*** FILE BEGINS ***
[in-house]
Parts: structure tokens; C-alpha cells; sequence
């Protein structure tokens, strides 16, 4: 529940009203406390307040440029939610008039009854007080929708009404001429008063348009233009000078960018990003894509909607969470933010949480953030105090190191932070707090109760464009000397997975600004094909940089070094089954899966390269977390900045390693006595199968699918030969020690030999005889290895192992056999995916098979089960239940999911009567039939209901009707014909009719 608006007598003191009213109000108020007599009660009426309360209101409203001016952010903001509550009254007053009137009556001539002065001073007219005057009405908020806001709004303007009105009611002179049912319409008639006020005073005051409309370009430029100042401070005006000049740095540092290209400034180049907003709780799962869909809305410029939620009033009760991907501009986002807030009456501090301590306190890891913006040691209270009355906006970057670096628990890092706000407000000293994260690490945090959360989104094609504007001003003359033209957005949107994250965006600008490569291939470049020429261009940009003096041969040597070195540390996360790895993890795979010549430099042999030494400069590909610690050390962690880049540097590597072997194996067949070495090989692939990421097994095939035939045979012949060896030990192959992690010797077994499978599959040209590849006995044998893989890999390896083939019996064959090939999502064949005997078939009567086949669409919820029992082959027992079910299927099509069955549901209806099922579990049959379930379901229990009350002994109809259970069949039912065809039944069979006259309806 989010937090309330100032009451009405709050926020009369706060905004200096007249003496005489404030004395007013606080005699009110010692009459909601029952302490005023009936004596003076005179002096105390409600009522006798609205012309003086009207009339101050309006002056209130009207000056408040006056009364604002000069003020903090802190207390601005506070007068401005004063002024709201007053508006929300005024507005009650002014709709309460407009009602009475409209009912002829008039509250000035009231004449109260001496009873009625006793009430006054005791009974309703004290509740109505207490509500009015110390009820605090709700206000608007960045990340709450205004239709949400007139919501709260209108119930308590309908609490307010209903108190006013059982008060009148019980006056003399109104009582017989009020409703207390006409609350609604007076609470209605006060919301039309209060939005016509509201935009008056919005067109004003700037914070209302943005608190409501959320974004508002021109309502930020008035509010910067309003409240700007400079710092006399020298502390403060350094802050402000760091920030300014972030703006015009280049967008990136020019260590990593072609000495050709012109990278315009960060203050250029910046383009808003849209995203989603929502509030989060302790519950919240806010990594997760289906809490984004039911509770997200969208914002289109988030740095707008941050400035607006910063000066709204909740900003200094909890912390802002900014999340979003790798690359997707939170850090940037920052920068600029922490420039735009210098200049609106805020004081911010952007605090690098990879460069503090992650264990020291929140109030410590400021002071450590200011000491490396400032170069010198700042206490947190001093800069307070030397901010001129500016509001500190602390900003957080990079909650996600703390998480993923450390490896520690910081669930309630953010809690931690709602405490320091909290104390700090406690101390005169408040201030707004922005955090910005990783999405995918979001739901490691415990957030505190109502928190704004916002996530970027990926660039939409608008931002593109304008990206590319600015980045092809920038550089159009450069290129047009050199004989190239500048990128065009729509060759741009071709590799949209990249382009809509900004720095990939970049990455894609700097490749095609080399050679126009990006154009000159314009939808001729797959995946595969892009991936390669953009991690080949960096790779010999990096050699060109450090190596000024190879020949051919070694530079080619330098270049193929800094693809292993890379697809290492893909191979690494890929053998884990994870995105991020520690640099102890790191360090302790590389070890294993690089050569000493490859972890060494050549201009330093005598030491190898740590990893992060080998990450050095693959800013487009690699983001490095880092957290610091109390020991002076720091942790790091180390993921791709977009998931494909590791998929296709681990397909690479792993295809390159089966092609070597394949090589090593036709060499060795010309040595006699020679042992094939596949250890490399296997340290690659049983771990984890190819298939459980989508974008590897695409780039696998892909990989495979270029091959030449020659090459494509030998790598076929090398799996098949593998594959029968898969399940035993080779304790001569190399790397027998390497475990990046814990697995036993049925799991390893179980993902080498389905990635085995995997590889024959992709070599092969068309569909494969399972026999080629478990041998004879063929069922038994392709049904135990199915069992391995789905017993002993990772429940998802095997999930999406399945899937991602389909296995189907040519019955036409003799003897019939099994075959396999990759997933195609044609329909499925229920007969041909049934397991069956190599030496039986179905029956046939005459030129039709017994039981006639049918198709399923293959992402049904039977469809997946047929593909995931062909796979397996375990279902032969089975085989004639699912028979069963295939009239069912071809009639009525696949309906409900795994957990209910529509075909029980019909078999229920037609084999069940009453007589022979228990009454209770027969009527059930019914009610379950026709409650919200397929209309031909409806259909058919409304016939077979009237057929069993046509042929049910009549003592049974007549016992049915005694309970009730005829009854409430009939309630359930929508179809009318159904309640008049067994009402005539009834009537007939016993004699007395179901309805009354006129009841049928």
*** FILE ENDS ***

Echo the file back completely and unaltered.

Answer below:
[in-house]
Parts: structure tokens; C-alpha cells; sequence
């Protein structure tokens, strides 16, 4: 529940009203406390307040440029939610008039009854007080929708009404001429008063348009233009000078960018990003894509909607969470933010949480953030105090190191932070707090109760464009000397997975600004094909940089070094089954899966390269977390900045390693006595199968699918030969020690030999005889290895192992056999995916098979089960239940999911009567039939209901009707014909009719 608006007598003191009213109000108020007599009660009426309360209101409203001016952010903001509550009254007053009137009556001539002065001073007219005057009405908020806001709004303007009105009611002179049912319409008639006020005073005051409309370009430029100042401070005006000049740095540092290209400034180049907003709780799962869909809305410029939620009033009760991907501009986002807030009456501090301590306190890891913006040691209270009355906006970057670096628990890092706000407000000293994260690490945090959360989104094609504007001003003359033209957005949107994250965006600008490569291939470049020429261009940009003096041969040597070195540390996360790895993890795979010549430099042999030494400069590909610690050390962690880049540097590597072997194996067949070495090989692939990421097994095939035939045979012949060896030990192959992690010797077994499978599959040209590849006995044998893989890999390896083939019996064959090939999502064949005997078939009567086949669409919820029992082959027992079910299927099509069955549901209806099922579990049959379930379901229990009350002994109809259970069949039912065809039944069979006259309806 989010937090309330100032009451009405709050926020009369706060905004200096007249003496005489404030004395007013606080005699009110010692009459909601029952302490005023009936004596003076005179002096105390409600009522006798609205012309003086009207009339101050309006002056209130009207000056408040006056009364604002000069003020903090802190207390601005506070007068401005004063002024709201007053508006929300005024507005009650002014709709309460407009009602009475409209009912002829008039509250000035009231004449109260001496009873009625006793009430006054005791009974309703004290509740109505207490509500009015110390009820605090709700206000608007960045990340709450205004239709949400007139919501709260209108119930308590309908609490307010209903108190006013059982008060009148019980006056003399109104009582017989009020409703207390006409609350609604007076609470209605006060919301039309209060939005016509509201935009008056919005067109004003700037914070209302943005608190409501959320974004508002021109309502930020008035509010910067309003409240700007400079710092006399020298502390403060350094802050402000760091920030300014972030703006015009280049967008990136020019260590990593072609000495050709012109990278315009960060203050250029910046383009808003849209995203989603929502509030989060302790519950919240806010990594997760289906809490984004039911509770997200969208914002289109988030740095707008941050400035607006910063000066709204909740900003200094909890912390802002900014999340979003790798690359997707939170850090940037920052920068600029922490420039735009210098200049609106805020004081911010952007605090690098990879460069503090992650264990020291929140109030410590400021002071450590200011000491490396400032170069010198700042206490947190001093800069307070030397901010001129500016509001500190602390900003957080990079909650996600703390998480993923450390490896520690910081669930309630953010809690931690709602405490320091909290104390700090406690101390005169408040201030707004922005955090910005990783999405995918979001739901490691415990957030505190109502928190704004916002996530970027990926660039939409608008931002593109304008990206590319600015980045092809920038550089159009450069290129047009050199004989190239500048990128065009729509060759741009071709590799949209990249382009809509900004720095990939970049990455894609700097490749095609080399050679126009990006154009000159314009939808001729797959995946595969892009991936390669953009991690080949960096790779010999990096050699060109450090190596000024190879020949051919070694530079080619330098270049193929800094693809292993890379697809290492893909191979690494890929053998884990994870995105991020520690640099102890790191360090302790590389070890294993690089050569000493490859972890060494050549201009330093005598030491190898740590990893992060080998990450050095693959800013487009690699983001490095880092957290610091109390020991002076720091942790790091180390993921791709977009998931494909590791998929296709681990397909690479792993295809390159089966092609070597394949090589090593036709060499060795010309040595006699020679042992094939596949250890490399296997340290690659049983771990984890190819298939459980989508974008590897695409780039696998892909990989495979270029091959030449020659090459494509030998790598076929090398799996098949593998594959029968898969399940035993080779304790001569190399790397027998390497475990990046814990697995036993049925799991390893179980993902080498389905990635085995995997590889024959992709070599092969068309569909494969399972026999080629478990041998004879063929069922038994392709049904135990199915069992391995789905017993002993990772429940998802095997999930999406399945899937991602389909296995189907040519019955036409003799003897019939099994075959396999990759997933195609044609329909499925229920007969041909049934397991069956190599030496039986179905029956046939005459030129039709017994039981006639049918198709399923293959992402049904039977469809997946047929593909995931062909796979397996375990279902032969089975085989004639699912028979069963295939009239069912071809009639009525696949309906409900795994957990209910529509075909029980019909078999229920037609084999069940009453007589022979228990009454209770027969009527059930019914009610379950026709409650919200397929209309031909409806259909058919409304016939077979009237057929069993046509042929049910009549003592049974007549016992049915005694309970009730005829009854409430009939309630359930929508179809009318159904309640008049067994009402005539009834009537007939016993004699007395179901309805009354006129009841049928």